William Bruce Lindsay, 94, died Thursday, April 24, 2014, in Camarillo. "Bruce" was born in Ida Grove, Iowa, in 1919 and raised in Sioux City, Iowa. Before World War II he was a radio operator in the Iowa National Guard, while he attended East High School and Morningside College in Sioux City. Bruce met his wife-to-be, Ila Marie Eberly while there and they married in 1940. He graduated in 1941 and worked as a draftsman for the Sioux City Gas and Electric Co. In November 1942 he was commissioned as a 2nd Lt. in the Army Signal Corps for training in radar maintenance. From the end of War in Europe until 1947, he was chief radar officer of a U.S. Air Force ground radar squadron in Darmstadt, Germany. After a year of similar duty in South Carolina, he taught officers of all services in the assembly and testing of the electrical parts of atomic weapons at the Armed Forces Special Weapons Agency school in Albuquerque, N.M. Upon receiving his commission in the regular Army, Capt. Lindsay studied electronic engineering at the University of Wisconsin at Madison, earned his master's degree in 1953. After studying the effects of nuclear weapons tests at the Office of Special Weapons Developments think tank in El Paso, Texas, and a tour in Korea, Bruce studied at Stanford for three years and earned a degree of Engineer. He then became the project manager for the development of high power radar tubes and high power lasers in the Advanced Research Projects Agency (now DARPA) in the Office of the Secretary of Defense. In 1963, Lt. Col. Lindsay attended the Army Command and General Staff College at Ft. Leavenworth, Kan., and was assigned to Germany, where he commanded the 25th Sig Bn (Construction) at Karlsruhe, and in 1965, the 26th Sig Bn (Combat Area Communications) at Heilbronn. Upon his return to the U.S., Col. Lindsay was head of electronics R&D for the Army in Washington until he retired in 1968. He then became an Associate Professor of Electronic Engineering at Cal Poly in San Luis Obispo until 1984. Mr. Lindsay had a long-time interest in the history of arctic exploration and was fortunate in 1984 to be one of the early tourists to visit the geographical and magnetic North Poles. He made six further trips to the high arctic that included a 75-mile dog sledding trip in Greenland. His long interest in model railroading kept him active from 1980 until 1995 in a home-based business of manufacturing model railroad electrical controls and signals. Bruce was a member of the Congregational Church of San Luis Obispo, the scientific research society Sigma Xi, Military Officers Association of America and a Senior Member of the Institute of Electronic and Electrical Engineers. Bruce is survived by his sisters Jean Berkuta and Patricia Parsons; his dear companion of 15 years, Claire C. Lyon; and his five children and their spouses: Ron Lindsay (Nancy) of Camarillo, Calif.; Constance Anderson (Mike) of Coeur d'Alene, Idaho; Michael Lindsay (Kathy) of Tucson, Ariz.; Joan Allen (Dr. Robert Allen) of Omaha, Neb.; and Dr. LeAnn (John) of Sonoma. He is also survived by 11 grandchildren; and seven great-grandchildren. He was preceded in death by his beloved wife of 54 years, Ila Marie Eberly. No memorial service will be held. Disposal of ashes is planned for the next annual family reunion.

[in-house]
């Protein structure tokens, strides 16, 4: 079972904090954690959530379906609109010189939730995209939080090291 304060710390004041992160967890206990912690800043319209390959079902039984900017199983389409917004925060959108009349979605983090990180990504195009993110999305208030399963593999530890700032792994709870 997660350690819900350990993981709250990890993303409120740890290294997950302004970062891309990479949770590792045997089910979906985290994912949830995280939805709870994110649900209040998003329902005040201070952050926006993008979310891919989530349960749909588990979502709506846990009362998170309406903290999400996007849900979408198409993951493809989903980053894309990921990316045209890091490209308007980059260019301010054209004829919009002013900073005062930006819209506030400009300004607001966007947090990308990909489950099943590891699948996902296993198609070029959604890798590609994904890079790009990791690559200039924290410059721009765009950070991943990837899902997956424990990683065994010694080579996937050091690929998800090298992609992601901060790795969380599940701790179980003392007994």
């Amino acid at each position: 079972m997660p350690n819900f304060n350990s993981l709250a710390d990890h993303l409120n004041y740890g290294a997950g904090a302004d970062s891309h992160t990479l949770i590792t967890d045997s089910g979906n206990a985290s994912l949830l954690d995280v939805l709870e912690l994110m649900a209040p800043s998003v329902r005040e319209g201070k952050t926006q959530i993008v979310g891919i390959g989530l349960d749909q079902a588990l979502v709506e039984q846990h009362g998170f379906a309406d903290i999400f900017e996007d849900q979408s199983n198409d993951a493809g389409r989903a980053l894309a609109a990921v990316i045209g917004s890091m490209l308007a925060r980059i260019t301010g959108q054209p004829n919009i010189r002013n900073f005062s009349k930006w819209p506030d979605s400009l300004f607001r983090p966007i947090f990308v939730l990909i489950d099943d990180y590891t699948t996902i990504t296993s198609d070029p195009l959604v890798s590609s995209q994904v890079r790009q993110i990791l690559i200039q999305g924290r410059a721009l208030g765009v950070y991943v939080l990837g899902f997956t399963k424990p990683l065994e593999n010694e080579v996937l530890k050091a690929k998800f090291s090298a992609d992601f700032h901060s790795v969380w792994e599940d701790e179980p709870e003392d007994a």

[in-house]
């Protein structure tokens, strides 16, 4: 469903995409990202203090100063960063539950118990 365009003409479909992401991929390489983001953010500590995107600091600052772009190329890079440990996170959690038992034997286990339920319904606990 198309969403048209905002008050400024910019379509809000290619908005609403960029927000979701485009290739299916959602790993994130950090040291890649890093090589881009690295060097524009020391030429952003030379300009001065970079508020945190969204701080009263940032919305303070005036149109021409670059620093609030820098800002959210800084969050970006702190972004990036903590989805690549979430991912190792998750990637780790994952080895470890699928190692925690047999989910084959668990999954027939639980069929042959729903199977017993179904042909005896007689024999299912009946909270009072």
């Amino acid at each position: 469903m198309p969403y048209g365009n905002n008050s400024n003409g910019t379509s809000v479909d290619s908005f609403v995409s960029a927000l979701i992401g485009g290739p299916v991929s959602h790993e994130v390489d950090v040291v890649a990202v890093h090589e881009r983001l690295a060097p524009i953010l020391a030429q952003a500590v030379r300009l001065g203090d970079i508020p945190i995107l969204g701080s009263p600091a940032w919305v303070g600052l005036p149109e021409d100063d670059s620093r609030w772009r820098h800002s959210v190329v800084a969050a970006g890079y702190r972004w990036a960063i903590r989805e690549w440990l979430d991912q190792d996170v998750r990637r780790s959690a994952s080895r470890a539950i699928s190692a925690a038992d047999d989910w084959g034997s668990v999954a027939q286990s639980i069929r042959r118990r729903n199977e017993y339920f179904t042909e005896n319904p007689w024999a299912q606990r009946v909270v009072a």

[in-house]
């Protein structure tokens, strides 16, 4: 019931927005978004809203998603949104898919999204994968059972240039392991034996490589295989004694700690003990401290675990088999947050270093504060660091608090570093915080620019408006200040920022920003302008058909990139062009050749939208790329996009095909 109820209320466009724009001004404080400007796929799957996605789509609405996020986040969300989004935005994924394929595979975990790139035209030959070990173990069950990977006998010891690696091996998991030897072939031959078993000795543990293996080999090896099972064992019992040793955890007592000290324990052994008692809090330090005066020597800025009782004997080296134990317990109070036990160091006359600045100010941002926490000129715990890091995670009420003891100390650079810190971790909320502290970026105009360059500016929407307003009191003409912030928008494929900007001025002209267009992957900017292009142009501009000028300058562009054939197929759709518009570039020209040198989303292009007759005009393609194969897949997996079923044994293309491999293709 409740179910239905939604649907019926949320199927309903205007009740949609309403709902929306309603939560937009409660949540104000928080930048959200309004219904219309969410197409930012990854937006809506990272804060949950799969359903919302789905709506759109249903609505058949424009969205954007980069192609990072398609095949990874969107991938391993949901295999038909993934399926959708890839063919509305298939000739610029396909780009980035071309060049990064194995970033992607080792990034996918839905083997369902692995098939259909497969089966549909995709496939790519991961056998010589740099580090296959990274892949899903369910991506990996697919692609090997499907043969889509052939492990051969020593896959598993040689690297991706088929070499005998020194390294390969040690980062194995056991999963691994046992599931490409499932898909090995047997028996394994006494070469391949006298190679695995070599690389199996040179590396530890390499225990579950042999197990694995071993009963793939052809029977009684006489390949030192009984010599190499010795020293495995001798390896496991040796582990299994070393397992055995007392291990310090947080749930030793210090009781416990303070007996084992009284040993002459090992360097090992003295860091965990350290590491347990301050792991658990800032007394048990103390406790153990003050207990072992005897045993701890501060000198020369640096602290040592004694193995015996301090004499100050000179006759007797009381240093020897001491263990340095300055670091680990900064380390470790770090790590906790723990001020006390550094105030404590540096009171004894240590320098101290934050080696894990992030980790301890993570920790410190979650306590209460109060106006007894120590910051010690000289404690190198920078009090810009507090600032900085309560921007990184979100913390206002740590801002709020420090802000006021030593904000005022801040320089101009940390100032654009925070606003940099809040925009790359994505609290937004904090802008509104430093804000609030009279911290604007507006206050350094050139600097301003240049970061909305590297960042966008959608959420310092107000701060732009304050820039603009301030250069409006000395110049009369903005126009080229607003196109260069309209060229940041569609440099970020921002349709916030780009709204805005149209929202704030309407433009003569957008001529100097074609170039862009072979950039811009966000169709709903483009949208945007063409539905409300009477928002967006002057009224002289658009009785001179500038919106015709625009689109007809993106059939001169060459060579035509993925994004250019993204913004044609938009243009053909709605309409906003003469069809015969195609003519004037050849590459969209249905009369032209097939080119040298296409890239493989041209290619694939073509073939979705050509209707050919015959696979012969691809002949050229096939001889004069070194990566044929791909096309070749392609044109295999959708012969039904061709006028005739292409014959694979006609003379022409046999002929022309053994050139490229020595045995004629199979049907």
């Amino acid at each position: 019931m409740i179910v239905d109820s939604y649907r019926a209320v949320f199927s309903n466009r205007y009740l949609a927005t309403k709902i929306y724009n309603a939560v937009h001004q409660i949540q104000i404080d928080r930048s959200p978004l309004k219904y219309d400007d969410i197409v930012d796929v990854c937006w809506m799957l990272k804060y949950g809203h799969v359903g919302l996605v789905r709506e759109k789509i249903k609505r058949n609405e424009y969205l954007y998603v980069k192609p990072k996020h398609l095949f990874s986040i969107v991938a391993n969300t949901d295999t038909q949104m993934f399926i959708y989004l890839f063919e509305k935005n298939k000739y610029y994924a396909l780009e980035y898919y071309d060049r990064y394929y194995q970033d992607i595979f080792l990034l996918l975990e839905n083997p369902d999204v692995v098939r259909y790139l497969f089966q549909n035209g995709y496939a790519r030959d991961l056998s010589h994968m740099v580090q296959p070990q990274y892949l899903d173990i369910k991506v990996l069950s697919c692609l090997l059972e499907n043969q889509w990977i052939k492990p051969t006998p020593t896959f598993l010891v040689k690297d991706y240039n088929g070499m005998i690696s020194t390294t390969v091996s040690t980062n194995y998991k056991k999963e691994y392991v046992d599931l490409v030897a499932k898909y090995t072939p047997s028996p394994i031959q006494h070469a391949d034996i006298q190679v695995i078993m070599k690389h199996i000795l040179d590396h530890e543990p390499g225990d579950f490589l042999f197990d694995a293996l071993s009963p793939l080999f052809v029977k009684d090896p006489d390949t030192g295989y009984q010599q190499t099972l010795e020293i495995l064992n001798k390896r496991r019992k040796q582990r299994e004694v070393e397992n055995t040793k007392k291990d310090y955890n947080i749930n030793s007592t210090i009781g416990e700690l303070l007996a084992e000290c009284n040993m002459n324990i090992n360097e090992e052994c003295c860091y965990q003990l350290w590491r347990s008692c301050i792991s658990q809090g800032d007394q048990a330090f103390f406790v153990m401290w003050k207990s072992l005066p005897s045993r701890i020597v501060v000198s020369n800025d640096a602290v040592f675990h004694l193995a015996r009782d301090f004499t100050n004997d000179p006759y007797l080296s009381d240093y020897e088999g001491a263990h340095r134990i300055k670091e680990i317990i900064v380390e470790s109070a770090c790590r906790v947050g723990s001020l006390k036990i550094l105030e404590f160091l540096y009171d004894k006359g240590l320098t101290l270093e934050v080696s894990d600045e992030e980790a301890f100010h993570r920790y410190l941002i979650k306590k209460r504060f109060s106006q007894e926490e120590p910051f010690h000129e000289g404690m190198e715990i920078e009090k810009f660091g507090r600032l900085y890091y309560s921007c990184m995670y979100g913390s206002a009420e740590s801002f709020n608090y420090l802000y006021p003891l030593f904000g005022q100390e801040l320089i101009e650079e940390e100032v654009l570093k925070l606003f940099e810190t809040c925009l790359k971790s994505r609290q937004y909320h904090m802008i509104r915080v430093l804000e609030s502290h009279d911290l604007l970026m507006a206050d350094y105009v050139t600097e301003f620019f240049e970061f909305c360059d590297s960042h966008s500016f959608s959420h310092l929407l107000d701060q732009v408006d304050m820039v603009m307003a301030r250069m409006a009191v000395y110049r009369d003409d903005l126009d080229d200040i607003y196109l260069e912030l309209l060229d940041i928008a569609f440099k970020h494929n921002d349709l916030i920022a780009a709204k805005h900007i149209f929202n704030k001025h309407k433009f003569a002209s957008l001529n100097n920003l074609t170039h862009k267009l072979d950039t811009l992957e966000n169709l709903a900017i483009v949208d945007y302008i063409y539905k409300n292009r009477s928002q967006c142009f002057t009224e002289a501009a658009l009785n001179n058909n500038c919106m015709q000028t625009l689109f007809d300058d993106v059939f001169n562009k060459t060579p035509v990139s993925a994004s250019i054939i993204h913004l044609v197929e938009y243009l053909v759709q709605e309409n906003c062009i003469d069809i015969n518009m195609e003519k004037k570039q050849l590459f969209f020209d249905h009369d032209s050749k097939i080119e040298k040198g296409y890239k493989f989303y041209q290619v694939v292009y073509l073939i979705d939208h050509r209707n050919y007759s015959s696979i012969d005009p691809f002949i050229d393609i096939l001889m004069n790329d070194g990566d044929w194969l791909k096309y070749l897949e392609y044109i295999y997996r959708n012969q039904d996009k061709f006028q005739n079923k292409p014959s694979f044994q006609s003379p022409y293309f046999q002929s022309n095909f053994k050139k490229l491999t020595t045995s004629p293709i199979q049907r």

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Published in San Luis Obispo Tribune on Apr. 27, 2014